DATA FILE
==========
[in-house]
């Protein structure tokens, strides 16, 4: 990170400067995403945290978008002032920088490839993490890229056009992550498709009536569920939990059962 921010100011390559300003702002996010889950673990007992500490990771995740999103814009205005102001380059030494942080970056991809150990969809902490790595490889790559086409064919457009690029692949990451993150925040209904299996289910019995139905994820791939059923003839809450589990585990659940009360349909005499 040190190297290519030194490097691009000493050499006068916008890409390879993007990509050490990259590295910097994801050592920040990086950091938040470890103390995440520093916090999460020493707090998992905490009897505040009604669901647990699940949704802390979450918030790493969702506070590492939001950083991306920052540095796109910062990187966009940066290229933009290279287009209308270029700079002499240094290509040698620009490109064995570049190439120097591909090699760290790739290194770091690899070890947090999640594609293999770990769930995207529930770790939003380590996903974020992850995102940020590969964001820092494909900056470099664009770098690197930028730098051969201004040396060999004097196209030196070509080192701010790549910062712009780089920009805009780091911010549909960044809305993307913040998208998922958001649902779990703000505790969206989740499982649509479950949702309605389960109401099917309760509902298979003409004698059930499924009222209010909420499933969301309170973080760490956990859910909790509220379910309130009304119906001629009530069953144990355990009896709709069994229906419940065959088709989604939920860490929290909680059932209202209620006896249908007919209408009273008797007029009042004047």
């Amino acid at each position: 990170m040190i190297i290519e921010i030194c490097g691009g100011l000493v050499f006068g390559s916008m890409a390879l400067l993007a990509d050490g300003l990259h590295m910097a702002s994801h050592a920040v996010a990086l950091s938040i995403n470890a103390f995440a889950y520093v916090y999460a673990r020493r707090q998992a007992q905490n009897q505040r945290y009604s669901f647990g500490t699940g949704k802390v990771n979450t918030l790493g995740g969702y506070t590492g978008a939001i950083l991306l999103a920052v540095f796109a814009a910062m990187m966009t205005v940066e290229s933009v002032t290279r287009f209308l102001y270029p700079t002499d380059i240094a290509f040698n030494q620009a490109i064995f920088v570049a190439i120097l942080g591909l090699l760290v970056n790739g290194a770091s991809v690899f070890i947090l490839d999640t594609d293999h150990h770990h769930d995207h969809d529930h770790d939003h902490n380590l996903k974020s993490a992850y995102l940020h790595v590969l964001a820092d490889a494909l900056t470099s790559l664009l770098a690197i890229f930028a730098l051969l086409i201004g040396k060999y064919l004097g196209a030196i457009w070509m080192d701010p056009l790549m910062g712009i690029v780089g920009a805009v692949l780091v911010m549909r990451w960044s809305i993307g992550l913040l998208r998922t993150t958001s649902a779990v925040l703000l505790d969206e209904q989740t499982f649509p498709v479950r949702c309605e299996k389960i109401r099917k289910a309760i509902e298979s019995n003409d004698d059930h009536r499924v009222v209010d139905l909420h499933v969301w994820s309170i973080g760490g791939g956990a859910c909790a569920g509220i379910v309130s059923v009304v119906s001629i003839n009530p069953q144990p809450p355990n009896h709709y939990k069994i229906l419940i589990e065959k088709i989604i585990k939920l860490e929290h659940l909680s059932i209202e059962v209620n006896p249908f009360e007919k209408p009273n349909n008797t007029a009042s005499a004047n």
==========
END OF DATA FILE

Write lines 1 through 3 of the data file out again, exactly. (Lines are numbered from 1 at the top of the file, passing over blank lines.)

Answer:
[in-house]
């Protein structure tokens, strides 16, 4: 990170400067995403945290978008002032920088490839993490890229056009992550498709009536569920939990059962 921010100011390559300003702002996010889950673990007992500490990771995740999103814009205005102001380059030494942080970056991809150990969809902490790595490889790559086409064919457009690029692949990451993150925040209904299996289910019995139905994820791939059923003839809450589990585990659940009360349909005499 040190190297290519030194490097691009000493050499006068916008890409390879993007990509050490990259590295910097994801050592920040990086950091938040470890103390995440520093916090999460020493707090998992905490009897505040009604669901647990699940949704802390979450918030790493969702506070590492939001950083991306920052540095796109910062990187966009940066290229933009290279287009209308270029700079002499240094290509040698620009490109064995570049190439120097591909090699760290790739290194770091690899070890947090999640594609293999770990769930995207529930770790939003380590996903974020992850995102940020590969964001820092494909900056470099664009770098690197930028730098051969201004040396060999004097196209030196070509080192701010790549910062712009780089920009805009780091911010549909960044809305993307913040998208998922958001649902779990703000505790969206989740499982649509479950949702309605389960109401099917309760509902298979003409004698059930499924009222209010909420499933969301309170973080760490956990859910909790509220379910309130009304119906001629009530069953144990355990009896709709069994229906419940065959088709989604939920860490929290909680059932209202209620006896249908007919209408009273008797007029009042004047």
């Amino acid at each position: 990170m040190i190297i290519e921010i030194c490097g691009g100011l000493v050499f006068g390559s916008m890409a390879l400067l993007a990509d050490g300003l990259h590295m910097a702002s994801h050592a920040v996010a990086l950091s938040i995403n470890a103390f995440a889950y520093v916090y999460a673990r020493r707090q998992a007992q905490n009897q505040r945290y009604s669901f647990g500490t699940g949704k802390v990771n979450t918030l790493g995740g969702y506070t590492g978008a939001i950083l991306l999103a920052v540095f796109a814009a910062m990187m966009t205005v940066e290229s933009v002032t290279r287009f209308l102001y270029p700079t002499d380059i240094a290509f040698n030494q620009a490109i064995f920088v570049a190439i120097l942080g591909l090699l760290v970056n790739g290194a770091s991809v690899f070890i947090l490839d999640t594609d293999h150990h770990h769930d995207h969809d529930h770790d939003h902490n380590l996903k974020s993490a992850y995102l940020h790595v590969l964001a820092d490889a494909l900056t470099s790559l664009l770098a690197i890229f930028a730098l051969l086409i201004g040396k060999y064919l004097g196209a030196i457009w070509m080192d701010p056009l790549m910062g712009i690029v780089g920009a805009v692949l780091v911010m549909r990451w960044s809305i993307g992550l913040l998208r998922t993150t958001s649902a779990v925040l703000l505790d969206e209904q989740t499982f649509p498709v479950r949702c309605e299996k389960i109401r099917k289910a309760i509902e298979s019995n003409d004698d059930h009536r499924v009222v209010d139905l909420h499933v969301w994820s309170i973080g760490g791939g956990a859910c909790a569920g509220i379910v309130s059923v009304v119906s001629i003839n009530p069953q144990p809450p355990n009896h709709y939990k069994i229906l419940i589990e065959k088709i989604i585990k939920l860490e929290h659940l909680s059932i209202e059962v209620n006896p249908f009360e007919k209408p009273n349909n008797t007029a009042s005499a004047n």